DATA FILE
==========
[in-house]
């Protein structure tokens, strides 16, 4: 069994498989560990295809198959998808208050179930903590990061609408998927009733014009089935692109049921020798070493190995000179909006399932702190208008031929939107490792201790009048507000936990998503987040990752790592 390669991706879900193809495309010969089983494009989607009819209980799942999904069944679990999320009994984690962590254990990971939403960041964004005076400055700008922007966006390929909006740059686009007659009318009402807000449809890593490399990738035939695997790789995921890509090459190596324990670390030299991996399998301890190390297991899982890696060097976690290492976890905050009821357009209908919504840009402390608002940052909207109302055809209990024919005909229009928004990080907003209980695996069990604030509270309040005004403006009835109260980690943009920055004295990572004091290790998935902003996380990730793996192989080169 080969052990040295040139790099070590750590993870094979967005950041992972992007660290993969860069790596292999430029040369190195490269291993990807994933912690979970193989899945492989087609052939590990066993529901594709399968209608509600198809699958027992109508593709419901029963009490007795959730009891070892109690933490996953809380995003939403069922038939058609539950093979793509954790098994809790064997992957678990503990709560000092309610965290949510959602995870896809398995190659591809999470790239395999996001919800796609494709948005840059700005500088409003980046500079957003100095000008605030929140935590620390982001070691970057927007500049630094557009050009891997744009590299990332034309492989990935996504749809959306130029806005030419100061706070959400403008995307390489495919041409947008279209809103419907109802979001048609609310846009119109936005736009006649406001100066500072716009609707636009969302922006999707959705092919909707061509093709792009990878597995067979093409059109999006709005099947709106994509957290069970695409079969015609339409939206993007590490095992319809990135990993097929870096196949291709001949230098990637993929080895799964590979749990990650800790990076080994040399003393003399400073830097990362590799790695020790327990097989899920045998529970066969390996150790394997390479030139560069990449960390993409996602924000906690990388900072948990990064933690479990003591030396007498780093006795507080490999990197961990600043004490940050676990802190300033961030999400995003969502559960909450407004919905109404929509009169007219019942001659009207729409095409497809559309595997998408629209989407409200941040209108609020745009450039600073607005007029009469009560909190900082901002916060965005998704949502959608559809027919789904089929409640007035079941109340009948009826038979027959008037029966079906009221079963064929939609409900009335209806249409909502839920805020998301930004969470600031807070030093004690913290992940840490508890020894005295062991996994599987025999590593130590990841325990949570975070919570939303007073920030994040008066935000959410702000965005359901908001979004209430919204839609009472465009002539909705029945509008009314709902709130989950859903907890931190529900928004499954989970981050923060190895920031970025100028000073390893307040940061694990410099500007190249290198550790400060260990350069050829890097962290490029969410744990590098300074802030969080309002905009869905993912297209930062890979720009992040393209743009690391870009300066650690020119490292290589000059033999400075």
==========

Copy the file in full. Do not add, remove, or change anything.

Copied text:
[in-house]
């Protein structure tokens, strides 16, 4: 069994498989560990295809198959998808208050179930903590990061609408998927009733014009089935692109049921020798070493190995000179909006399932702190208008031929939107490792201790009048507000936990998503987040990752790592 390669991706879900193809495309010969089983494009989607009819209980799942999904069944679990999320009994984690962590254990990971939403960041964004005076400055700008922007966006390929909006740059686009007659009318009402807000449809890593490399990738035939695997790789995921890509090459190596324990670390030299991996399998301890190390297991899982890696060097976690290492976890905050009821357009209908919504840009402390608002940052909207109302055809209990024919005909229009928004990080907003209980695996069990604030509270309040005004403006009835109260980690943009920055004295990572004091290790998935902003996380990730793996192989080169 080969052990040295040139790099070590750590993870094979967005950041992972992007660290993969860069790596292999430029040369190195490269291993990807994933912690979970193989899945492989087609052939590990066993529901594709399968209608509600198809699958027992109508593709419901029963009490007795959730009891070892109690933490996953809380995003939403069922038939058609539950093979793509954790098994809790064997992957678990503990709560000092309610965290949510959602995870896809398995190659591809999470790239395999996001919800796609494709948005840059700005500088409003980046500079957003100095000008605030929140935590620390982001070691970057927007500049630094557009050009891997744009590299990332034309492989990935996504749809959306130029806005030419100061706070959400403008995307390489495919041409947008279209809103419907109802979001048609609310846009119109936005736009006649406001100066500072716009609707636009969302922006999707959705092919909707061509093709792009990878597995067979093409059109999006709005099947709106994509957290069970695409079969015609339409939206993007590490095992319809990135990993097929870096196949291709001949230098990637993929080895799964590979749990990650800790990076080994040399003393003399400073830097990362590799790695020790327990097989899920045998529970066969390996150790394997390479030139560069990449960390993409996602924000906690990388900072948990990064933690479990003591030396007498780093006795507080490999990197961990600043004490940050676990802190300033961030999400995003969502559960909450407004919905109404929509009169007219019942001659009207729409095409497809559309595997998408629209989407409200941040209108609020745009450039600073607005007029009469009560909190900082901002916060965005998704949502959608559809027919789904089929409640007035079941109340009948009826038979027959008037029966079906009221079963064929939609409900009335209806249409909502839920805020998301930004969470600031807070030093004690913290992940840490508890020894005295062991996994599987025999590593130590990841325990949570975070919570939303007073920030994040008066935000959410702000965005359901908001979004209430919204839609009472465009002539909705029945509008009314709902709130989950859903907890931190529900928004499954989970981050923060190895920031970025100028000073390893307040940061694990410099500007190249290198550790400060260990350069050829890097962290490029969410744990590098300074802030969080309002905009869905993912297209930062890979720009992040393209743009690391870009300066650690020119490292290589000059033999400075």